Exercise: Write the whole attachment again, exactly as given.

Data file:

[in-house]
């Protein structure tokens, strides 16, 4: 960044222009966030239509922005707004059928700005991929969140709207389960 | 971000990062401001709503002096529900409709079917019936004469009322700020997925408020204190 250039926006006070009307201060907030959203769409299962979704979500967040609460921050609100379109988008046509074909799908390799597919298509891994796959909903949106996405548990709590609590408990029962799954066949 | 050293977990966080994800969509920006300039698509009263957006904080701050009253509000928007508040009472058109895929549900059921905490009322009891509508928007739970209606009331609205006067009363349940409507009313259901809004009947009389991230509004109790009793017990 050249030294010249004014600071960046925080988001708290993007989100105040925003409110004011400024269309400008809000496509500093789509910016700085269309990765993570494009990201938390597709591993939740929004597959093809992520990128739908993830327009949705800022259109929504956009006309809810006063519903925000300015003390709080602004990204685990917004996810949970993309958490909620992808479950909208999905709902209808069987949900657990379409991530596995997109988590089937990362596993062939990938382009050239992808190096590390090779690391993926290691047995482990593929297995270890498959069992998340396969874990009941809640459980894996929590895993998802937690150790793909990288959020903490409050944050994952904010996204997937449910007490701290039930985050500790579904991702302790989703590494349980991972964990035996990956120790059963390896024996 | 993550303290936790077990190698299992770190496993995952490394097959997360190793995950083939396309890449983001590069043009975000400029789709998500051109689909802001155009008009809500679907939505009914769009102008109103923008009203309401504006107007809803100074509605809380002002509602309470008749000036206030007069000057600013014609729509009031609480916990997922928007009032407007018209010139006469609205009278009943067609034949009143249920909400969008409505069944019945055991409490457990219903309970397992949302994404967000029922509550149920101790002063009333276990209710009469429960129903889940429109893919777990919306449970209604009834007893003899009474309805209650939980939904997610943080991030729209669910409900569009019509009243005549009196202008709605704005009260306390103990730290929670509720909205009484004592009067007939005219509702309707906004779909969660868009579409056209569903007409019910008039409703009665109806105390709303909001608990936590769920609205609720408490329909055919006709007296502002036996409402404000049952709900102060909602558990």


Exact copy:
[in-house]
């Protein structure tokens, strides 16, 4: 960044222009966030239509922005707004059928700005991929969140709207389960 | 971000990062401001709503002096529900409709079917019936004469009322700020997925408020204190 250039926006006070009307201060907030959203769409299962979704979500967040609460921050609100379109988008046509074909799908390799597919298509891994796959909903949106996405548990709590609590408990029962799954066949 | 050293977990966080994800969509920006300039698509009263957006904080701050009253509000928007508040009472058109895929549900059921905490009322009891509508928007739970209606009331609205006067009363349940409507009313259901809004009947009389991230509004109790009793017990 050249030294010249004014600071960046925080988001708290993007989100105040925003409110004011400024269309400008809000496509500093789509910016700085269309990765993570494009990201938390597709591993939740929004597959093809992520990128739908993830327009949705800022259109929504956009006309809810006063519903925000300015003390709080602004990204685990917004996810949970993309958490909620992808479950909208999905709902209808069987949900657990379409991530596995997109988590089937990362596993062939990938382009050239992808190096590390090779690391993926290691047995482990593929297995270890498959069992998340396969874990009941809640459980894996929590895993998802937690150790793909990288959020903490409050944050994952904010996204997937449910007490701290039930985050500790579904991702302790989703590494349980991972964990035996990956120790059963390896024996 | 993550303290936790077990190698299992770190496993995952490394097959997360190793995950083939396309890449983001590069043009975000400029789709998500051109689909802001155009008009809500679907939505009914769009102008109103923008009203309401504006107007809803100074509605809380002002509602309470008749000036206030007069000057600013014609729509009031609480916990997922928007009032407007018209010139006469609205009278009943067609034949009143249920909400969008409505069944019945055991409490457990219903309970397992949302994404967000029922509550149920101790002063009333276990209710009469429960129903889940429109893919777990919306449970209604009834007893003899009474309805209650939980939904997610943080991030729209669910409900569009019509009243005549009196202008709605704005009260306390103990730290929670509720909205009484004592009067007939005219509702309707906004779909969660868009579409056209569903007409019910008039409703009665109806105390709303909001608990936590769920609205609720408490329909055919006709007296502002036996409402404000049952709900102060909602558990």